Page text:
(Photo: AP) – The Blaze
The New York Times is reporting that California is resorting to unconventional methods of convincing its residents of the “benefits” of what is known as “ObamaCare.” While advertisements are usually clearly stated as such, apparently Americans could soon see pro-health care reform messages in some of the nation’s most popular television shows.
The New York Times explains:
Realizing that much of the battle will be in the public relations realm, the [California Health Benefit Exchange] has poured significant resources into a detailed marketing plan — developed not by state health bureaucrats but by the global marketing powerhouse Ogilvy Public Relations Worldwide, which has an initial $900,000 contract with the exchange. The Ogilvy plan includes ideas for reaching an uninsured population that speaks dozens of languages and is scattered through 11 media markets: advertising on coffee cup sleeves at community colleges to reach adult students, for example, and at professional soccer matches to reach young Hispanic men.
And Hollywood, an industry whose major players have been supportive of President Obama and his agenda, will be tapped. Plans are being discussed to pitch a reality television show about “the trials and tribulations of families living without medical coverage,” according to the Ogilvy plan. The exchange will also seek to have prime-time television shows, like “Modern Family,” “Grey’s Anatomy” and Univision telenovelas, weave the health care law into their plots.
“I’d like to see 10 of the major TV shows, or telenovelas, have people talking about ‘that health insurance thing,’ ” said Peter V. Lee, the exchange’s executive director. “There are good story lines here.” [Emphasis added]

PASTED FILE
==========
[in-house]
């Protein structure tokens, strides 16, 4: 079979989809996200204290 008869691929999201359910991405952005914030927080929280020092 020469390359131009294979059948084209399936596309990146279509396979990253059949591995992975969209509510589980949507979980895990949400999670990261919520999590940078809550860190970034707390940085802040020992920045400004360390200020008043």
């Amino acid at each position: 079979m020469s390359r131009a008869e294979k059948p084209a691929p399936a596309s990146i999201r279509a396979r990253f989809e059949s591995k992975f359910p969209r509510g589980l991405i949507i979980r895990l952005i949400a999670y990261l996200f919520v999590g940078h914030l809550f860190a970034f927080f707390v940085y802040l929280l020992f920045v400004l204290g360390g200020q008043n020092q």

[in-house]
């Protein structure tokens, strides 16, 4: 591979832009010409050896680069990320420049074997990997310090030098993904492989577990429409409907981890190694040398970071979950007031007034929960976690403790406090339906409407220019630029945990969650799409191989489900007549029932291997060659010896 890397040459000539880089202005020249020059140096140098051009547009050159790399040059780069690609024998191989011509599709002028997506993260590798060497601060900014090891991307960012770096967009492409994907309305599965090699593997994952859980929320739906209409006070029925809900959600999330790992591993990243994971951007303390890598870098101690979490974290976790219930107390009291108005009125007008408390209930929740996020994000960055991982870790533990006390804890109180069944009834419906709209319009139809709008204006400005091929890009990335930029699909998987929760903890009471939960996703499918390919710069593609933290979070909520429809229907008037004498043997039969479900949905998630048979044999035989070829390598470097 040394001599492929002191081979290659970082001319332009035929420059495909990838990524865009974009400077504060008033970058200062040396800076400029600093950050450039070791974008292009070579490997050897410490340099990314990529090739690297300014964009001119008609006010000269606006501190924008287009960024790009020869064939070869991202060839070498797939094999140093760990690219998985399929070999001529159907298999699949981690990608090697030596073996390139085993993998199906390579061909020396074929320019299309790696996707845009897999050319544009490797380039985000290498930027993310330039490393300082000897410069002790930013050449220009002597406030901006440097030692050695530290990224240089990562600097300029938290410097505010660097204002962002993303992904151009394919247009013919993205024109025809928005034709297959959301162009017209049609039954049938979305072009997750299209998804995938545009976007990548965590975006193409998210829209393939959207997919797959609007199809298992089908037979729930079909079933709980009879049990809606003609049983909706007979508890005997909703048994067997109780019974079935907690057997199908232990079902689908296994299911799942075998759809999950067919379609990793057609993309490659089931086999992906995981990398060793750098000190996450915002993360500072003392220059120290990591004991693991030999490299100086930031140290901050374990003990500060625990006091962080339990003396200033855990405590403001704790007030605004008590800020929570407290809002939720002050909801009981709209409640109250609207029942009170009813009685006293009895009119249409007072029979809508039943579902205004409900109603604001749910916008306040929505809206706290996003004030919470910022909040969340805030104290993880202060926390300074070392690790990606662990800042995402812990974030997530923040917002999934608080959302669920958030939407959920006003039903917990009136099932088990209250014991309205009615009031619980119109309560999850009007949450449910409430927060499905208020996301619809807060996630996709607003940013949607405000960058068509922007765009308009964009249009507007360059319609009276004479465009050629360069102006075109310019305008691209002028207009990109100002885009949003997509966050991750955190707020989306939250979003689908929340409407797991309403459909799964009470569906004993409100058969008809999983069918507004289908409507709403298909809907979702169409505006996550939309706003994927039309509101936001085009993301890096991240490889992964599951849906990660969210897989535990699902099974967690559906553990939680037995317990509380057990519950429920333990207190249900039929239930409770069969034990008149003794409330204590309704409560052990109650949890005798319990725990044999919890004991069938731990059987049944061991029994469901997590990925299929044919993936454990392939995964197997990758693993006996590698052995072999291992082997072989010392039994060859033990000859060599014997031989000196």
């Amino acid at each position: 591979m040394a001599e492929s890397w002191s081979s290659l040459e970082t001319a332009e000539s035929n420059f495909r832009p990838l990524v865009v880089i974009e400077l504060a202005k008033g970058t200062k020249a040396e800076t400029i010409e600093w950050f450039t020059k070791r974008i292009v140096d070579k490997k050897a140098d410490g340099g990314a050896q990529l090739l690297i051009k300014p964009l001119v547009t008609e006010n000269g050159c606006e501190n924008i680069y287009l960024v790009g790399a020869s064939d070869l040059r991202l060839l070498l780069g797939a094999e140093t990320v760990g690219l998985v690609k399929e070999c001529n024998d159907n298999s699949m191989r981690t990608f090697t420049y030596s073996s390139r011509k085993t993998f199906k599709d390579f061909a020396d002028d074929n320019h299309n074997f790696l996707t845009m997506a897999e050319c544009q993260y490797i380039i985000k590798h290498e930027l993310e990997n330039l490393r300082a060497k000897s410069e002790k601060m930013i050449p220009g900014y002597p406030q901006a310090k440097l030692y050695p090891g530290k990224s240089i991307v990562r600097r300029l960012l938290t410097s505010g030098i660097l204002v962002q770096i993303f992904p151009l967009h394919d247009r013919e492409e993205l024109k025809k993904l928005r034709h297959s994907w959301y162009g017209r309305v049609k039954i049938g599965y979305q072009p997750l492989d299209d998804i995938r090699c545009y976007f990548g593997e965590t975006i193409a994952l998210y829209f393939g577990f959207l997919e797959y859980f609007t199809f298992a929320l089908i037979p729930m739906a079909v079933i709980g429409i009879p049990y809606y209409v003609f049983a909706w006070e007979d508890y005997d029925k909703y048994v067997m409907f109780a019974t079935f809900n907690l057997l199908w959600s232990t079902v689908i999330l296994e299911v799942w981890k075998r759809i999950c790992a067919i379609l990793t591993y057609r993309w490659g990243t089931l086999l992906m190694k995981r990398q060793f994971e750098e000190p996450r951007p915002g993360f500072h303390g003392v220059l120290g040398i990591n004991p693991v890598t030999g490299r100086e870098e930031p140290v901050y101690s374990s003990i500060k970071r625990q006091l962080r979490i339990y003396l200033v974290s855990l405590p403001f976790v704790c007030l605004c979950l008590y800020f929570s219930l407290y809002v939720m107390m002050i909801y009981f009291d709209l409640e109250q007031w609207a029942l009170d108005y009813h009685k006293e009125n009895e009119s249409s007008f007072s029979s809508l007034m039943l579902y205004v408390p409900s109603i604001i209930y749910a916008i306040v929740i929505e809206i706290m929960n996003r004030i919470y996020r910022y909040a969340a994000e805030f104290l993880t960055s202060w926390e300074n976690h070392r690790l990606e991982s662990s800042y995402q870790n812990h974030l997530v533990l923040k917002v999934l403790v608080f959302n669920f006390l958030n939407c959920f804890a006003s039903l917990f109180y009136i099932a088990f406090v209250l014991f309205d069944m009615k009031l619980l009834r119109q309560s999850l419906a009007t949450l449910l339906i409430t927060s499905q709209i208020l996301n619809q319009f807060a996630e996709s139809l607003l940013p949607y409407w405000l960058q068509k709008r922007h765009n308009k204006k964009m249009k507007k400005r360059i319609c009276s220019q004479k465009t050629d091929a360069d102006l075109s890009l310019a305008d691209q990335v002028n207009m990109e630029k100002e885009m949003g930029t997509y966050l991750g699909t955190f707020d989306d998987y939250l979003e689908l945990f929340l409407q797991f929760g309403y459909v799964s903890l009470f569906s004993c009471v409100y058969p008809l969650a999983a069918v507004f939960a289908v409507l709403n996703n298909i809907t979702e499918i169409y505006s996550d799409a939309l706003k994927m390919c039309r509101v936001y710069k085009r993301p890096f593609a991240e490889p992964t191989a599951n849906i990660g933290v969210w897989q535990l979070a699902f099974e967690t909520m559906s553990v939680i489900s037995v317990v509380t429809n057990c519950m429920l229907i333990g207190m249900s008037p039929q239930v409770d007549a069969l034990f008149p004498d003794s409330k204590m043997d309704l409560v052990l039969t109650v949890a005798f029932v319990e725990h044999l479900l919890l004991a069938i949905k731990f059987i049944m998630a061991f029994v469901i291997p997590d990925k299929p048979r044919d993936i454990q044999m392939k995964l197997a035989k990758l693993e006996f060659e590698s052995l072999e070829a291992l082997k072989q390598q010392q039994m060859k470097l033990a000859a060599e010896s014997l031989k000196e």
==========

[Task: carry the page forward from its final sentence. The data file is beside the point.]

The article does not say whether Lee, who refers to the overhaul as “that health insurance thing,” has read the roughly 2,500 page bill that Americans will soon have to conform to.
In this publicity photo released by ABC, Rico Rodriguez, left, and Sofia Vergara are shown in a scene from Modern Family."
The New York Times continues:
The exchange itself has so far been financed by three grants, worth $237 million, from the federal government. Most of the money is committed to consultants, including Accenture, which has a $327 million contract to build and support the initial operation of the enrollment portal.
[...]Despite the full-throttle approach here, another uncertainty is the outcome of the presidential race. Mitt Romney, the Republican nominee, has vowed to repeal the health care law and restructure Medicaid, not only scrapping the planned expansion but making the program much leaner. Even without a repeal, Republicans could undo the federal subsidies and other financing for the law if they won the presidency and even a narrow majority in the Senate.
“If the federal funding stopped,” Mr. Lee said, “we would be at a ‘press reset’ button.” [Emphasis added]
Apparently only 17% of California voters in an August 20 Field Poll said they were familiar with the specifics of the insurance exchange that will soon be a major component of the health care system, though 54% said they supported the new legislation.
“The fact that very few people have heard about us isn’t an issue,” Mr. Lee said confidently. “Come back in a year.”